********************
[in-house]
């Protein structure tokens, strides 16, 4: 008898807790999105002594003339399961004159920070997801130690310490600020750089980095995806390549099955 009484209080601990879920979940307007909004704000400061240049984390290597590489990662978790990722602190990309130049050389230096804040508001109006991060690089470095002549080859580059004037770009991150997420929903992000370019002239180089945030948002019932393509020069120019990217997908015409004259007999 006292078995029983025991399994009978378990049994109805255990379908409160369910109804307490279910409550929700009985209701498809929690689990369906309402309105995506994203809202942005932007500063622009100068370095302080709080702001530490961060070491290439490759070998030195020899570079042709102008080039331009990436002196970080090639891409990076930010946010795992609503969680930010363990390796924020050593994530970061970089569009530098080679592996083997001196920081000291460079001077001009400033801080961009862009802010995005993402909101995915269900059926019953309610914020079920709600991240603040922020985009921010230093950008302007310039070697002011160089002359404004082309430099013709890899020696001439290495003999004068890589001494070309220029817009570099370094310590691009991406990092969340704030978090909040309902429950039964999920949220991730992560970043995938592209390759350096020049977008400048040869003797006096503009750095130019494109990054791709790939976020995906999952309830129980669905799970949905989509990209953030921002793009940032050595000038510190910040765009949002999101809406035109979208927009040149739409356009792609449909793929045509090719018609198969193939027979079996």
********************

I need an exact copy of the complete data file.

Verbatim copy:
[in-house]
């Protein structure tokens, strides 16, 4: 008898807790999105002594003339399961004159920070997801130690310490600020750089980095995806390549099955 009484209080601990879920979940307007909004704000400061240049984390290597590489990662978790990722602190990309130049050389230096804040508001109006991060690089470095002549080859580059004037770009991150997420929903992000370019002239180089945030948002019932393509020069120019990217997908015409004259007999 006292078995029983025991399994009978378990049994109805255990379908409160369910109804307490279910409550929700009985209701498809929690689990369906309402309105995506994203809202942005932007500063622009100068370095302080709080702001530490961060070491290439490759070998030195020899570079042709102008080039331009990436002196970080090639891409990076930010946010795992609503969680930010363990390796924020050593994530970061970089569009530098080679592996083997001196920081000291460079001077001009400033801080961009862009802010995005993402909101995915269900059926019953309610914020079920709600991240603040922020985009921010230093950008302007310039070697002011160089002359404004082309430099013709890899020696001439290495003999004068890589001494070309220029817009570099370094310590691009991406990092969340704030978090909040309902429950039964999920949220991730992560970043995938592209390759350096020049977008400048040869003797006096503009750095130019494109990054791709790939976020995906999952309830129980669905799970949905989509990209953030921002793009940032050595000038510190910040765009949002999101809406035109979208927009040149739409356009792609449909793929045509090719018609198969193939027979079996």